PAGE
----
Yesterday, we went to Milan for aperitivo and then, for the first time since I’ve been living in Italy, we ate INDIAN. I had eaten it several times at friends’ houses or cooking it myself, but never ventured out to a restaurant in Italy. We went to Rangoli in the Moscova/Garibaldi area of Milan.
There were about 13 of us there, and the food was pretty decent. I have no complaints, except the bill was much larger than any of us anticipated, about 29/head. This is a general caveat in many non-chain restaurants in Italy. If they offer to “make some special” or “bring a little of this and that” or “a few of everything” you have to know that you’re not going to be eating a budget meal.
Those four samosas, mixed fried vegetables, bowls of daal, extra plates of naan, even the raita, will set you back a pretty penny at the end of the night, and might not even get eaten! And don’t forget at one point we had an extra Chicken Korma floating around that no one had ordered, but it got eaten, in the end. They didn’t pad the bill, it’s just that much more was brought than anyone realized since we gave them “carte blanche” on the appetizers. Mistake.
One time when we were in an Italian restaurant in Trastevere (Rome), they brought us some custom appetizers since one of the party had worked there before. There were beautiful plates of Parma prosciutto, mixed cheeses with honey, Bresaola, rucola, and lemon, etc. very tasty and good quality. But it added another 20 euro per head, just for the appetizers! This can be a real treat for a special night or when you really want to try what they feel are their specialties, but it’s probably better to order exactly what you want to avoid getting in over your head!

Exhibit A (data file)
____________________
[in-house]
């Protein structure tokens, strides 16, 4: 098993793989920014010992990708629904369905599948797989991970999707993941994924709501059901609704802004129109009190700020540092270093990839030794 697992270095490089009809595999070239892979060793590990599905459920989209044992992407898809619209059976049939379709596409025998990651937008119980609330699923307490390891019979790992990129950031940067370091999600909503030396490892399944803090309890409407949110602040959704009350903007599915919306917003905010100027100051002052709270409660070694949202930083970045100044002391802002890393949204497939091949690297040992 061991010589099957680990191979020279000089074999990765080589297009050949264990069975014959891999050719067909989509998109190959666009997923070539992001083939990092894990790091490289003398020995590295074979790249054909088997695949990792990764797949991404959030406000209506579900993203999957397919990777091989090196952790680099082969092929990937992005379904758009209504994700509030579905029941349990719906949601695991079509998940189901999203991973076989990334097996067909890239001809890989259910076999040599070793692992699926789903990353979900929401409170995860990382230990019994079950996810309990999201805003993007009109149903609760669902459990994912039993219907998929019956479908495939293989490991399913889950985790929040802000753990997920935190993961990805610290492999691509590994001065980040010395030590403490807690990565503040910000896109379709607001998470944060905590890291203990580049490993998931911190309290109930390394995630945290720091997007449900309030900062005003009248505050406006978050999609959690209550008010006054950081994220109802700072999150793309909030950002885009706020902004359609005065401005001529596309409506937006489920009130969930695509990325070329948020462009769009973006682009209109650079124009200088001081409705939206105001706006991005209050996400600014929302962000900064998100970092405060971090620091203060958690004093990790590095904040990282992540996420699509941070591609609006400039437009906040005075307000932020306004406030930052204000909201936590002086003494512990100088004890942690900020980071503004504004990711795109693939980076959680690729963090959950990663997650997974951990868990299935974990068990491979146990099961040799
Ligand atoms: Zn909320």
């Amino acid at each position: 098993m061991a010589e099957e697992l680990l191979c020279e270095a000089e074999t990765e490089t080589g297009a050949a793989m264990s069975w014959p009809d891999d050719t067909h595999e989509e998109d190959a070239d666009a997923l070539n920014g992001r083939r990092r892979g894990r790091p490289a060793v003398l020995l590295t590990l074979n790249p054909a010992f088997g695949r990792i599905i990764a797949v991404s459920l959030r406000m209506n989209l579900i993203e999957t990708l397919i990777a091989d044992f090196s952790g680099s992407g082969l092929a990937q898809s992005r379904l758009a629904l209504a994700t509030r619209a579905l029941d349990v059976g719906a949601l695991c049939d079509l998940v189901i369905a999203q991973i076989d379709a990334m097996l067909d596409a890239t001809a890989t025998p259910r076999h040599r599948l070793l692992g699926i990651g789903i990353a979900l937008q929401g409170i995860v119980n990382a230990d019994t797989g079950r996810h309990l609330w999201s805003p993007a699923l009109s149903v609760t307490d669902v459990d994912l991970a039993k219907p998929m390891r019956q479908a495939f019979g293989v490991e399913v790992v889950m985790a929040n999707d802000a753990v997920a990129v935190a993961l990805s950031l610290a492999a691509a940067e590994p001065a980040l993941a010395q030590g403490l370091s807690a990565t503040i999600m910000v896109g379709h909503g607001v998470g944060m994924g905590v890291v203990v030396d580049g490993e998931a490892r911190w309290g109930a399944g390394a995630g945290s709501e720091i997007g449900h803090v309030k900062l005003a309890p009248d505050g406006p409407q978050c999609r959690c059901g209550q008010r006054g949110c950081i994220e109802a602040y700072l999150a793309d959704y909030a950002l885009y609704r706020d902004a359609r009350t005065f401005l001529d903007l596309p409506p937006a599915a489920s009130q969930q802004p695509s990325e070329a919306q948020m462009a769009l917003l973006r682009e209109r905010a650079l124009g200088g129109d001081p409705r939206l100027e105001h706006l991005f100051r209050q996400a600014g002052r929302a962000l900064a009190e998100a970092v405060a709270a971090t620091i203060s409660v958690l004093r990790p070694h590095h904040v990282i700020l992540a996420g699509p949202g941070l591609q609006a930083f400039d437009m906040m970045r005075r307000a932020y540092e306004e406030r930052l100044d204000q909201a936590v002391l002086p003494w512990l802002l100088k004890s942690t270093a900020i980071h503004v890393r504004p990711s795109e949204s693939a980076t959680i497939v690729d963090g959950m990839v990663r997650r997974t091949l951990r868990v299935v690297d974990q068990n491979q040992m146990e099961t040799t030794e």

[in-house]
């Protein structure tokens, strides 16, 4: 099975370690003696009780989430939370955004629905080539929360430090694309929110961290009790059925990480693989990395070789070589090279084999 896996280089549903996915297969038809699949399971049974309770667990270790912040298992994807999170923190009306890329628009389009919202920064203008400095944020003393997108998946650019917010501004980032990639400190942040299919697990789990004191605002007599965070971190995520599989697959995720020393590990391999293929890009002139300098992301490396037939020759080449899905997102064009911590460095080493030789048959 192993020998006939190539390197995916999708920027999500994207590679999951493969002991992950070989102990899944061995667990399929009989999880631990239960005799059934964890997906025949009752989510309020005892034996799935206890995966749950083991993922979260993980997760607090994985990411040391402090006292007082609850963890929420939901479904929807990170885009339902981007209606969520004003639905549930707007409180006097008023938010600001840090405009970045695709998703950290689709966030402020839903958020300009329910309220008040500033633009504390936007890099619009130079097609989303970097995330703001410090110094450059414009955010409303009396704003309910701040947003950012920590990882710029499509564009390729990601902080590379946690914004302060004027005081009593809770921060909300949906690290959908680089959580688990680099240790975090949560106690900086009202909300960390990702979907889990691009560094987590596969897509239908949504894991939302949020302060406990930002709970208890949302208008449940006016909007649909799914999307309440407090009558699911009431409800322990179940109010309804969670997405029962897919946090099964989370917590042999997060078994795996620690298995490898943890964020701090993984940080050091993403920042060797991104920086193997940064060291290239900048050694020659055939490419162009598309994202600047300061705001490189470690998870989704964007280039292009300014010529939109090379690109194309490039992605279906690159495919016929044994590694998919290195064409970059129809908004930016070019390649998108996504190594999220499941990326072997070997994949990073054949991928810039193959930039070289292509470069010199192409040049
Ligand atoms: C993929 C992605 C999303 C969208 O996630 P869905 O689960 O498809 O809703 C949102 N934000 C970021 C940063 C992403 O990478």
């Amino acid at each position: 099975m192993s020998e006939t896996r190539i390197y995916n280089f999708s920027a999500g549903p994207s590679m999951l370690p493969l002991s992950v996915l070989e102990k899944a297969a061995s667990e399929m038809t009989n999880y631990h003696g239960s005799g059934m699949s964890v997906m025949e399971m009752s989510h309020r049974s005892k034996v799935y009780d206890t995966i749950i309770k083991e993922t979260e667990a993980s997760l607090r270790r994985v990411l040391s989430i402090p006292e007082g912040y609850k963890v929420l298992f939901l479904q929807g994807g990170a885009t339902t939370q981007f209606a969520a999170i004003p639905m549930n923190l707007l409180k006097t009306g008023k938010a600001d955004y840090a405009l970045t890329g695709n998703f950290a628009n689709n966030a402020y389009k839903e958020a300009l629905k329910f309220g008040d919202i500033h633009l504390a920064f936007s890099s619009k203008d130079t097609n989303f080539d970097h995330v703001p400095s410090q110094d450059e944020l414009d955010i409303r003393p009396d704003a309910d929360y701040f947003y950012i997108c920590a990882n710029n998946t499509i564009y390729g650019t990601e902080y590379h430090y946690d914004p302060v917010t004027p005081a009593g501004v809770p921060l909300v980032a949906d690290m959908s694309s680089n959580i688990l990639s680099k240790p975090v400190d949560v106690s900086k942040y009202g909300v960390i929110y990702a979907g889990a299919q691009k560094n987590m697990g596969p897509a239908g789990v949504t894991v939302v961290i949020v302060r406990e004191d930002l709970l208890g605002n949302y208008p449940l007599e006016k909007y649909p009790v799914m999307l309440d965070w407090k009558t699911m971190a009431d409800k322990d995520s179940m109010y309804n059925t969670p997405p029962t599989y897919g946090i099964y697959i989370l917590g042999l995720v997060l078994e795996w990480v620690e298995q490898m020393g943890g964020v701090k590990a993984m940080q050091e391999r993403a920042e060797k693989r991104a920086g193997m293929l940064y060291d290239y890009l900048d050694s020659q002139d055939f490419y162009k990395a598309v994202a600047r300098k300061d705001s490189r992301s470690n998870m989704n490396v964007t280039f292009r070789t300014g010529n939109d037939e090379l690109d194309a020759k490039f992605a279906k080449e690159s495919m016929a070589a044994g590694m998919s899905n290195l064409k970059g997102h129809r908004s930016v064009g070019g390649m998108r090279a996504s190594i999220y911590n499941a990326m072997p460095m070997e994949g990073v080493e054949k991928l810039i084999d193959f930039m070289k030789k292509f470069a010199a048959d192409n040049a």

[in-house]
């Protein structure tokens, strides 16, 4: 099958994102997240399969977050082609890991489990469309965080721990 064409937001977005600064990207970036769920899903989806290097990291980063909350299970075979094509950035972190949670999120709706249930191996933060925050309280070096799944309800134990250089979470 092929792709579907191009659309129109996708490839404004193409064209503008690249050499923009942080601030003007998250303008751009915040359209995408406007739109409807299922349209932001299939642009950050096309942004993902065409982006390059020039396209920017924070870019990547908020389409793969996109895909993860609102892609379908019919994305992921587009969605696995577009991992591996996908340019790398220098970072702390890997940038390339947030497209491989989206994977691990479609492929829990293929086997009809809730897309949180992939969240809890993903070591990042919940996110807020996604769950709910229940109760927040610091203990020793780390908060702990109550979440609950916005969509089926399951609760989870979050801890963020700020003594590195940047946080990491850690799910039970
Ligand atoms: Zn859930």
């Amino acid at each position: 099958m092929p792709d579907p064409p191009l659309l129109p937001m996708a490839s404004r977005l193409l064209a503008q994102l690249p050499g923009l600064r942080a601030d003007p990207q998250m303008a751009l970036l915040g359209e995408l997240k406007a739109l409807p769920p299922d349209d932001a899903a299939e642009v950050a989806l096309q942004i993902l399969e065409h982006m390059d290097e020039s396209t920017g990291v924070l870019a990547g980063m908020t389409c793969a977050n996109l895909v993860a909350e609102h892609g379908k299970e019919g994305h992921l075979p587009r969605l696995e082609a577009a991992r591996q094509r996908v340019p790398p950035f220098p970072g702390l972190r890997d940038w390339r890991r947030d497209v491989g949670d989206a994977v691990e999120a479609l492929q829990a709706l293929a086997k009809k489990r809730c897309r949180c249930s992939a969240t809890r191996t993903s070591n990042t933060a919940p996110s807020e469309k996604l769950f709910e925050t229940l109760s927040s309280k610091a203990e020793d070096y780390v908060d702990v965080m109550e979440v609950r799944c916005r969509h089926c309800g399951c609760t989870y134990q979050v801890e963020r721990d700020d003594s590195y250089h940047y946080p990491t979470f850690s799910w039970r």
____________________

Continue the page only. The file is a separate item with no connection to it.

Sante and I were spoiled as we had just returned from London and a great curry there, but I thought it was good, and I’d like to go back! Also, it was funny because my friend from CA, who’s Indian, was there, and all the waiters and the manager deferred to him even though he didn’t know any of the other people there that night.
Today, we walked around Milan and though many shops were closed, I saw something that made it a great Sunday (not to mention the sun came out). There was this man:
that was playing classical music on his accordian. REALLY WELL. We sat and listened to him play about 5 songs with incredible skill – Mozart’s Figaro, and others. Things I never thought possible on an accordian, and definitely put the rest of the “Besame mucho” players on the metro to shame. There were about 20-30 people gathered around him at all times and when he finished a piece, people applauded loudly and shouted, “Bravo!” I felt like I was being treated to a mini-concert.
What really struck me were the children. They were transfixed, watching him, listening. Not one was looking around, tugging on his mother’s coat, playing with a toy or asking to move on. One little boy made his mother give him all her change, he carefully placed each coin into the man’s box, and when she was talking, he said, “Ssh!” so that he could hear better.
Why do we set children in front of TV screens, Barney as a babysitter? They obviously recognize talent and entertainment.
Speaking of concerts, this Honda Civic TV Ad is really cool. I spent about 15 years singing in choirs so I’m happy that people are realizing choir can be cool!
PS> My friend arrived from Moscow ok, only 1.5 hours late. But today, 30 minutes after we confirmed his flight on the phone, and right as he entered the terminal, he discovered his flight cancelled along with 120 others. Go, Alitalia. He’s switched his flight to Air One.
Another day, another legal trial. Hope you don’t get called into jury duty on this one, it may last a while. Italian Lawyers Asked to Prove Jesus Existed